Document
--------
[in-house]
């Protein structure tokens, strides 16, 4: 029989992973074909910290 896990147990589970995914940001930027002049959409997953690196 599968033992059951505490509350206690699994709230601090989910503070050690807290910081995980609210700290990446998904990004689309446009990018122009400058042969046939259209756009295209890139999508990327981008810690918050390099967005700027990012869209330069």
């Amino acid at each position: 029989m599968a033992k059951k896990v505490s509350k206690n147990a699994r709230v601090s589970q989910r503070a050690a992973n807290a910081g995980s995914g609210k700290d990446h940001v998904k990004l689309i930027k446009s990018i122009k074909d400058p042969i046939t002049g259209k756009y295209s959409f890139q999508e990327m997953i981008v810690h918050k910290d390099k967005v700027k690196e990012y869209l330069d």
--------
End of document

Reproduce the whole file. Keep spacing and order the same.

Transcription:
[in-house]
């Protein structure tokens, strides 16, 4: 029989992973074909910290 896990147990589970995914940001930027002049959409997953690196 599968033992059951505490509350206690699994709230601090989910503070050690807290910081995980609210700290990446998904990004689309446009990018122009400058042969046939259209756009295209890139999508990327981008810690918050390099967005700027990012869209330069």
């Amino acid at each position: 029989m599968a033992k059951k896990v505490s509350k206690n147990a699994r709230v601090s589970q989910r503070a050690a992973n807290a910081g995980s995914g609210k700290d990446h940001v998904k990004l689309i930027k446009s990018i122009k074909d400058p042969i046939t002049g259209k756009y295209s959409f890139q999508e990327m997953i981008v810690h918050k910290d390099k967005v700027k690196e990012y869209l330069d």